Goalposts moved.
The website won't be fixed by the deadline, but you will never know it. It won't matter. The insurers will know.
Wow, H-P's sales drop again. Hewlett-Packard posts weaker fourth-quarter sales, the ninth onsecutive top-line decline, but the computer maker swung to a profit and beat expectation.

And sales erode at Barnes and Noble.
The company's latest quarterly earnings show an erosion in sales for both print books and e-books, casting a cloud over its long-term prospects.
The bookstore chain on Tuesday reported an 8% drop in revenue for the quarter ended October 26, due to lower sales in its consumer bookstores, college stores and Nook digital business. Cost-cutting, however, boosted net income sharply.
The second-quarter performance highlighted the continuing uncertainty about how the bookstore chain will cope with a steady shift of book buyers online, and to digital formats, where chief rival Inc. is much stronger.

UK Throws In The Towel On Wind Farm Which Was To Be The Largest Offshore Wind Project Ever Built

Regular readers are very familiar with this story. I post updates periodically. But I did not think it would come to this. I never thought the math worked, but ignorance knows no bounds. A major utility will scrap plans for an off-shore wind farm off the west coast of England.

When I first read the story, I thought they were talking about the London Array but it turns out that it was another array, the Atlantic Array. So, I guess the London Array continues.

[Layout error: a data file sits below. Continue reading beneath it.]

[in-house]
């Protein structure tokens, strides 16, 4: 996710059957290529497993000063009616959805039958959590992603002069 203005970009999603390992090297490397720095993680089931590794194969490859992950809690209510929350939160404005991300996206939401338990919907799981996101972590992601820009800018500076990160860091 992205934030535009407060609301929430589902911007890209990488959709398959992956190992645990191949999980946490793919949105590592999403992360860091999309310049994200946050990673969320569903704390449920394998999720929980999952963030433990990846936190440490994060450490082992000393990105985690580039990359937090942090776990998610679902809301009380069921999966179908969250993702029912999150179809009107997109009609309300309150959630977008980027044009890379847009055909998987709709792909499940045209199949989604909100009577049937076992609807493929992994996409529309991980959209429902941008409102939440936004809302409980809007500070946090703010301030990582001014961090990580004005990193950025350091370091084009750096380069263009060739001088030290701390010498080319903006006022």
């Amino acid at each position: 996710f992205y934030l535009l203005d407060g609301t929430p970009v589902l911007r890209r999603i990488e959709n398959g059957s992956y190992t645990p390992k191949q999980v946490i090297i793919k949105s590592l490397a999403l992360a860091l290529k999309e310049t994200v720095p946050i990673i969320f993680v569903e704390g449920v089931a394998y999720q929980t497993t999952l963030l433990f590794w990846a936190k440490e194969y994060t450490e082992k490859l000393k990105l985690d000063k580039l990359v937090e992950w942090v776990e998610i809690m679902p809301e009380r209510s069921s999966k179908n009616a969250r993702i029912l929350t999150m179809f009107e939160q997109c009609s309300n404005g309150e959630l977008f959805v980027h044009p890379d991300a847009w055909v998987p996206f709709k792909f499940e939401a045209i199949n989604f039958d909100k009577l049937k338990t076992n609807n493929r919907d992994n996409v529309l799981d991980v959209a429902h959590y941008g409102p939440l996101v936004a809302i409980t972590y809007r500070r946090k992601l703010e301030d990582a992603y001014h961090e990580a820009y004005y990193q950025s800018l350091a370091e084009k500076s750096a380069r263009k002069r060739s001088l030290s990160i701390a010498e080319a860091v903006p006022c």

The Wall Street Journal reports:
A major European utility said Tuesday it would scrap a wind farm that was due to become the largest offshore wind project ever built, a sign of the struggles of the industry to attract investment needed to overcome huge costs and technical challenges.
The Atlantic Array, in the Bristol Channel off the west coast of England, could have generated up to 1,200 megawatts of electricity, almost twice as much as the largest farm already operating in U.K. waters. But RWE said on Tuesday that continuing with the project faced problems that were "prohibitive in current market conditions."
The U.K. has pioneered offshore wind power, maximizing its island status with more turbines than any other country, but risky technology and the huge cash outlay needed for the next phase of development has some investors balking.
Financial investors are essential to offshore wind's future: The U.K. is planning to increase offshore-wind energy production from 3.65 gigawatts now—enough to power 2.5 million homes—to 39 GW in a construction phase stretching out to 2030. But the financial outlay is massive: $60 billion is needed to achieve 16 GW, or less than half the final total, according to Industry body Renewable U.K.